20 February 2019
Lynker Analytics Launch Function
We were very pleased to host attendees from across the public and private sector at the official launch of Lynker Analytics in Wellington, New Zealand on February 20th. The New Zealand team were joined at the launch by US based Lynker President and Lynker Analytics Chairman Joe Linza and his colleague and fellow director of the new company, Chief Scientist, Dr Graeme Aggett.
In his address Managing Director Matt Lythe explained the philosophy behind the company that everything is connected and the mission to unlock insights and relationships from complex environmental and business systems through advanced analytics.
Principal, Analytics and Visualisation – Phil Woods then introduced a foundational capability that is in development called the Brain which is a suite of deep neural network models.
These models can be used to predict the future state of systems – environmental, organizational or infrastructure.
This suite of models is informed by a set of fundamental geospatial data layers that describe the environment such as climate, land use, topography and more. Phil went on the explain the Brain can simulate and predict the future condition of an external data set such as a power grid, water network or customer portfolio based on geospatial inferred relationships within the Brain.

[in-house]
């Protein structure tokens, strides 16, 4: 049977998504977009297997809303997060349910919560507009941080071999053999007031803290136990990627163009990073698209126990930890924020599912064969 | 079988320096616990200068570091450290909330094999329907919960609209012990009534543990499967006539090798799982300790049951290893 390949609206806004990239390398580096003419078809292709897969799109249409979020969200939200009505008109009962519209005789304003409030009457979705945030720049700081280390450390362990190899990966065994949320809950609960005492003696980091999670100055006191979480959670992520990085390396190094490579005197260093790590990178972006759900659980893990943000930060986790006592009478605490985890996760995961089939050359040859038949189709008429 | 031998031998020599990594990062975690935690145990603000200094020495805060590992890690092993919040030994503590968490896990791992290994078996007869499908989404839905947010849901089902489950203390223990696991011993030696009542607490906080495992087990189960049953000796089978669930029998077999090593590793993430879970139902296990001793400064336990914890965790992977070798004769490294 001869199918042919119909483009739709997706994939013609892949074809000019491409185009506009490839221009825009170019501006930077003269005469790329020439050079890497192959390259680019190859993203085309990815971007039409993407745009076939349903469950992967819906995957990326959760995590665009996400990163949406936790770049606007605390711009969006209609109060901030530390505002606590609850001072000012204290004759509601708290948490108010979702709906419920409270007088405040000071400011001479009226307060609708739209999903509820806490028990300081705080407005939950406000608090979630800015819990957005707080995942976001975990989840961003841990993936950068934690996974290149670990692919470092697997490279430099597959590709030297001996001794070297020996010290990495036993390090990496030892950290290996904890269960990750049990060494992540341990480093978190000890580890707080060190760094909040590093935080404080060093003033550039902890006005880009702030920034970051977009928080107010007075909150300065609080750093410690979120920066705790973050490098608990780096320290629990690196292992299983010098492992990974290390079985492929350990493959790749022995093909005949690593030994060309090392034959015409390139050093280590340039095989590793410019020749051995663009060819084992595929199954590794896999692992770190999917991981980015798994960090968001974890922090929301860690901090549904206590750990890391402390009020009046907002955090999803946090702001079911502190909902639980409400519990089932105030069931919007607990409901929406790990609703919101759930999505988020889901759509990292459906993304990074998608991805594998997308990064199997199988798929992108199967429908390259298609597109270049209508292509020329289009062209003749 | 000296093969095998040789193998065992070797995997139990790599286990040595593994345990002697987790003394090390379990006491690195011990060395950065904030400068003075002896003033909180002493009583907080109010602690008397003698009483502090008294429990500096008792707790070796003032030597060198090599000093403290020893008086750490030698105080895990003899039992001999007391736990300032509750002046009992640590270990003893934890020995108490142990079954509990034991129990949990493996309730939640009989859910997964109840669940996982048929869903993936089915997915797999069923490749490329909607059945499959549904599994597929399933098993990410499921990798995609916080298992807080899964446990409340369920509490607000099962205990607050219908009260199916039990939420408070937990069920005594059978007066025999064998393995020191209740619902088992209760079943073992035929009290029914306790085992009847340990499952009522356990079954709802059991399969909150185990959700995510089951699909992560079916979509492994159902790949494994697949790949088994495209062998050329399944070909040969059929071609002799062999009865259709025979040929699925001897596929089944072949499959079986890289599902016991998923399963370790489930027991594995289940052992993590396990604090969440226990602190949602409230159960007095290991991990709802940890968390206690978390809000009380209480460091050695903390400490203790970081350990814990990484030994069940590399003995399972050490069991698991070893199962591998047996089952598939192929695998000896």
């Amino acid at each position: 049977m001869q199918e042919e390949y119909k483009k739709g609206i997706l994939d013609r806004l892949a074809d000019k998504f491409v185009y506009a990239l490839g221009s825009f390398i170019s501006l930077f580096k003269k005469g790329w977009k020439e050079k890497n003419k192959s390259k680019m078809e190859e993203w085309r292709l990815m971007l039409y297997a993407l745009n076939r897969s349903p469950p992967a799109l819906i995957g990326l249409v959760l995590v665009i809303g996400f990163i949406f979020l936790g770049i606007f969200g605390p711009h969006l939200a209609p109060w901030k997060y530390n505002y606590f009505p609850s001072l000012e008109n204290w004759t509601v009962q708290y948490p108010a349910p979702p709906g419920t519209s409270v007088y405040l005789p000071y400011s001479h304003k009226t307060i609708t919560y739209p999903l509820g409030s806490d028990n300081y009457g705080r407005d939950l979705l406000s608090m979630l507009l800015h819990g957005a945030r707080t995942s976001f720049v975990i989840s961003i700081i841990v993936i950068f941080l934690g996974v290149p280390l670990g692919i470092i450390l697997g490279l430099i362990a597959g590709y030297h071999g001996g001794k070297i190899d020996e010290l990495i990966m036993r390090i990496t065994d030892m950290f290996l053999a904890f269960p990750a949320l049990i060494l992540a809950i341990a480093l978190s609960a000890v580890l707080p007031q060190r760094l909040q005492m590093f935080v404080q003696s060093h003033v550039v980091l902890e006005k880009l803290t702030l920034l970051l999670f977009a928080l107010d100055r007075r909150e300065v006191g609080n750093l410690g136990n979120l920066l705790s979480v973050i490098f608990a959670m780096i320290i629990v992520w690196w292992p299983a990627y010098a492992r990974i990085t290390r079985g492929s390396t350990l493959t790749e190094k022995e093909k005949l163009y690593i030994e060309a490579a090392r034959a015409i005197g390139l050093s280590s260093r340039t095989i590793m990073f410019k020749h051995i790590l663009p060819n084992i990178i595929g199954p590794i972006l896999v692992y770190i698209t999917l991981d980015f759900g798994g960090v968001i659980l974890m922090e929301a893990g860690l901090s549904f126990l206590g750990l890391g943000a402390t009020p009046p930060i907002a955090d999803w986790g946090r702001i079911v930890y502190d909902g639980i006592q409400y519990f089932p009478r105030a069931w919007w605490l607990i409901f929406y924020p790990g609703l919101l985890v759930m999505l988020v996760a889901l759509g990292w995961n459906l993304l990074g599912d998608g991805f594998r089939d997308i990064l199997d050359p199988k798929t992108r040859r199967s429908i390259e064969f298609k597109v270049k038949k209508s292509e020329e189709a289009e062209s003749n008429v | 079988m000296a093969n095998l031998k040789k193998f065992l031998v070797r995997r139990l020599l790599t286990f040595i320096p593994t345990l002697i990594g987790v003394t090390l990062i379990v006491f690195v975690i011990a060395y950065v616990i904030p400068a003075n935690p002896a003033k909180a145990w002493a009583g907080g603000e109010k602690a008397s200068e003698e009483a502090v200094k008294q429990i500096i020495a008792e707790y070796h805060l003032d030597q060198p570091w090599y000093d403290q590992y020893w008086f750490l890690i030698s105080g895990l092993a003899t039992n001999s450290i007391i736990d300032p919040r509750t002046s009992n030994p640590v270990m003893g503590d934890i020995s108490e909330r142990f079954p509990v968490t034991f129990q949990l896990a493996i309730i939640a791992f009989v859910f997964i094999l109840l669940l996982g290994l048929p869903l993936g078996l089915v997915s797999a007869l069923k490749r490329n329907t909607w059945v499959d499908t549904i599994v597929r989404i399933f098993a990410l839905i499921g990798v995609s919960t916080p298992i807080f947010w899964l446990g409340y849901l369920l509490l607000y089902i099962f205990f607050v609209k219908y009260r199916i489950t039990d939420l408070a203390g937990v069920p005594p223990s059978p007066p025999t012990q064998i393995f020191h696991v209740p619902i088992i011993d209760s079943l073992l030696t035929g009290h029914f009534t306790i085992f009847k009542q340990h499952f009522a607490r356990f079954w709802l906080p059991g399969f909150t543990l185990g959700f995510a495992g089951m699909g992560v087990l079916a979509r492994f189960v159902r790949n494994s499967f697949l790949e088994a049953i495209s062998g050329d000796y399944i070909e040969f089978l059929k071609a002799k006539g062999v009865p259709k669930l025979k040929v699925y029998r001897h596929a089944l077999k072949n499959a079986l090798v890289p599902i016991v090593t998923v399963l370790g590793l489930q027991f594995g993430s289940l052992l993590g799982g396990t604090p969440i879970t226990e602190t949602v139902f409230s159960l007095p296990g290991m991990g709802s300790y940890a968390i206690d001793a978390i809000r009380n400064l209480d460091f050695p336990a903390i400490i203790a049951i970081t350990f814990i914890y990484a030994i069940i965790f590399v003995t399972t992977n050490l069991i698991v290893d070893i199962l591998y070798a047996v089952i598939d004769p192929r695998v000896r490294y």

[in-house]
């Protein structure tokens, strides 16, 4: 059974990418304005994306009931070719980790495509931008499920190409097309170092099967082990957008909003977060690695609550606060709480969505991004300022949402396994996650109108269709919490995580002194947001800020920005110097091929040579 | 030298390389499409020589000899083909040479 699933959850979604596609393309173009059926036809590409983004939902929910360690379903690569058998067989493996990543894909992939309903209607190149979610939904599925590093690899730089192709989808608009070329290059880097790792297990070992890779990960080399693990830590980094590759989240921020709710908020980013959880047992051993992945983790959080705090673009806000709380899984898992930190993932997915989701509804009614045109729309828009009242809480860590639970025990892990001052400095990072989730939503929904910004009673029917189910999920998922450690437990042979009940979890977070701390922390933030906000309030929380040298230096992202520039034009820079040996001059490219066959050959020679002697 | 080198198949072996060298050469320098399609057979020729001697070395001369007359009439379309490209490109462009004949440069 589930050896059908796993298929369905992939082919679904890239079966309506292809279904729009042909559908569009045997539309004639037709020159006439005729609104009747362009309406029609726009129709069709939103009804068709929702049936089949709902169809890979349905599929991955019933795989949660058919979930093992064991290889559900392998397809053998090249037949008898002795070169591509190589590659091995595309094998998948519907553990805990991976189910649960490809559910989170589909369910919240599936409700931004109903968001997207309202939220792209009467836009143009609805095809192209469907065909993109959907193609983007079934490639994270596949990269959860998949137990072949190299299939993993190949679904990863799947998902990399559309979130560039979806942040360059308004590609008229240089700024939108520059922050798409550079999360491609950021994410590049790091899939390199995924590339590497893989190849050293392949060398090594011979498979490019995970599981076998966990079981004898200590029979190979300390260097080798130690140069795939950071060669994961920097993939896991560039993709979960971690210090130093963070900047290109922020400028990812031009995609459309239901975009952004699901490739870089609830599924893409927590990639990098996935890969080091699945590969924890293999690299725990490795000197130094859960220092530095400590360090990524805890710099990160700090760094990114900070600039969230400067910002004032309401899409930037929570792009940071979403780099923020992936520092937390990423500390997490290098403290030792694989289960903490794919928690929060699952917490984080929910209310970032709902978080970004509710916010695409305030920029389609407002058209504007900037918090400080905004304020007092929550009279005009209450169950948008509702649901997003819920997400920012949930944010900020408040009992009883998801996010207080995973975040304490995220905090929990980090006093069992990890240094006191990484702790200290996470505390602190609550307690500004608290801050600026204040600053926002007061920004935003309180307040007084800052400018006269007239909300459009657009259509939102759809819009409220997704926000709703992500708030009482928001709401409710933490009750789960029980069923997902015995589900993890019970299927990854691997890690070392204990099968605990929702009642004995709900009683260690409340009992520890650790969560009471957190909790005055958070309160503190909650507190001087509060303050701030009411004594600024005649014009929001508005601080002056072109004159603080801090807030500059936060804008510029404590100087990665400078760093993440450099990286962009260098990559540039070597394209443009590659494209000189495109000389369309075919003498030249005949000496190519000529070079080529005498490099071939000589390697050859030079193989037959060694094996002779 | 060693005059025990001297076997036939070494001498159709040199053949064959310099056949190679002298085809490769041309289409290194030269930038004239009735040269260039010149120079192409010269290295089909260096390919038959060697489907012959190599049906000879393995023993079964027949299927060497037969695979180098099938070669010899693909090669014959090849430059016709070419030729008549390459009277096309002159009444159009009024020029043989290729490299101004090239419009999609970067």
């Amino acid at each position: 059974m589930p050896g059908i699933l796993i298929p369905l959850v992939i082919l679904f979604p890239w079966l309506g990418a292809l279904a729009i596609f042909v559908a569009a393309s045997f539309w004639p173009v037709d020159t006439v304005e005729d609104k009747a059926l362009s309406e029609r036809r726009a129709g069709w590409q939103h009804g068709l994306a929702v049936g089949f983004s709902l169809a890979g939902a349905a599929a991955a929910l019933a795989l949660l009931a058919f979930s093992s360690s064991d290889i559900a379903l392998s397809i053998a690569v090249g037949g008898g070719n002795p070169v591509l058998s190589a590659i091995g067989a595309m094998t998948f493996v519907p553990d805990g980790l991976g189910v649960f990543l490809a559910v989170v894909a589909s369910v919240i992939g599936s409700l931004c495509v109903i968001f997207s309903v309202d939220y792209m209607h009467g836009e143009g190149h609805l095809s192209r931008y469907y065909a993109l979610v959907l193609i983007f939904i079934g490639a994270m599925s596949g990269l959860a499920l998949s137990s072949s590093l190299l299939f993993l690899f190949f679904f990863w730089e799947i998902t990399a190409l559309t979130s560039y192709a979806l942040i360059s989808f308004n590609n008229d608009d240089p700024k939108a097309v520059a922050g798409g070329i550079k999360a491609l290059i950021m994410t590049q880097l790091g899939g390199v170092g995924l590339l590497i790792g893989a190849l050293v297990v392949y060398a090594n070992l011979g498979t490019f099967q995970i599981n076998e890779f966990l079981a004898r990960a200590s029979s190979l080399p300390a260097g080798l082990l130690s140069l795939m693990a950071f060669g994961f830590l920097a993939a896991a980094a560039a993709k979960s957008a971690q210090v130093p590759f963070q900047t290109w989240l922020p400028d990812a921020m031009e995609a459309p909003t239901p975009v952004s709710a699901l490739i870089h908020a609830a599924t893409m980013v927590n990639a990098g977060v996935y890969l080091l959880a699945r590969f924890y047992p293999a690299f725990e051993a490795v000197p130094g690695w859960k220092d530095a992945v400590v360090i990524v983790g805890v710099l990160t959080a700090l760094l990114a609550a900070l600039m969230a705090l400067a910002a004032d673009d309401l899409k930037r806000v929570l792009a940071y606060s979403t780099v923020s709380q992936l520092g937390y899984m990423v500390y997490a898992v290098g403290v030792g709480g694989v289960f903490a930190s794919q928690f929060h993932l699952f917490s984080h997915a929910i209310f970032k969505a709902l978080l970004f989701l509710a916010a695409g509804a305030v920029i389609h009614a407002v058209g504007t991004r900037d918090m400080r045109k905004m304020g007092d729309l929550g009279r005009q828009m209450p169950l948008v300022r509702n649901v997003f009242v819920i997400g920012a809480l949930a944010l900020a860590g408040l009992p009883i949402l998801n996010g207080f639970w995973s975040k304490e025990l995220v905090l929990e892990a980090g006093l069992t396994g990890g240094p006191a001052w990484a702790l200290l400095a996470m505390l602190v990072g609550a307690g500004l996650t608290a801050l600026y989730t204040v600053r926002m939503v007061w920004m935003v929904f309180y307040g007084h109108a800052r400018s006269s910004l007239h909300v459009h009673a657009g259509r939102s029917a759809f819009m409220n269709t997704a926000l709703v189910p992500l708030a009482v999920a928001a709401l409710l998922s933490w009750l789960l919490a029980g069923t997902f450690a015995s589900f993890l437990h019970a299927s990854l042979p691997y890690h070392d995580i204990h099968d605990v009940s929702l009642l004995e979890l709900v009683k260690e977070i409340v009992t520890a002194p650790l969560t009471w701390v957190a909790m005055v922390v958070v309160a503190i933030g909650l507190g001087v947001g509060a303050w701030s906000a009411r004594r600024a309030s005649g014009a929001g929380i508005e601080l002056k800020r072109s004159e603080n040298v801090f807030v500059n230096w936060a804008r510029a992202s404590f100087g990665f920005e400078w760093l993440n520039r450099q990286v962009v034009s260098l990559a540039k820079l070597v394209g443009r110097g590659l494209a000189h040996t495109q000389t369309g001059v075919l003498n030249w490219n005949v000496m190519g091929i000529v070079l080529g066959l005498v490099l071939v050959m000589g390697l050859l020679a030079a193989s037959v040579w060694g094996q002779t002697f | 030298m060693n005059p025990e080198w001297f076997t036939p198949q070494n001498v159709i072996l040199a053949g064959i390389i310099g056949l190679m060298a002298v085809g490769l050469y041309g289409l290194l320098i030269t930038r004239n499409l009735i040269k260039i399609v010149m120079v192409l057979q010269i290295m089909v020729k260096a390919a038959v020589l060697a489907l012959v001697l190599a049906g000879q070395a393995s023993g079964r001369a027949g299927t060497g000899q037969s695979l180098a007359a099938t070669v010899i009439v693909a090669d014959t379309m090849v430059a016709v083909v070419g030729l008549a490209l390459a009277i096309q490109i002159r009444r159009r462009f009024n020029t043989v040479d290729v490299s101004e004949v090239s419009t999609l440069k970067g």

The Lynker Analytics video – everything connected explains geospatial inference and the Brain concept in more detail.
Joe Linza shared the history of Lynker including the growth in 12 years from a single person company to now almost 400 staff and the evolution into a science-centric environmental consulting company whose primary client is NOAA.
He explained that Lynker now provide GIS services, hydrologic and hydrographic services, shipboard operations, diving operations, policy support, software development, and biological science across mainly federal government clients in the US.
Dr Graeme Aggett also referenced the stresses we face across a myriad of fronts are only increasing including water resilience, watershed, river and coastal management, climate hazard, risk impacts and adaptation. These issues are prevalent in New Zealand as they are everywhere else and that increasingly his team are turning to dense and multi-dimensional data sets generated by drones, ROVs and other sensors to understand the science.
Based on this growing need for analytics Lynker initially considered Silicon Valley as a likely location to establish a team but instead turned to New Zealand, and specifically Wellington, as the ideal location that brings together creative people, a culture of innovation, and a national focus on the environment.
In his closing remarks Matt Lythe went on to say that the intent is to grow the analytics capacity in Wellington and the US into a world leading geospatial inference practice. He added that the partnership model was potentially a good template for New Zealand start-ups as it can support the flow of ideas and capabilities in both directions across the Pacific Ocean.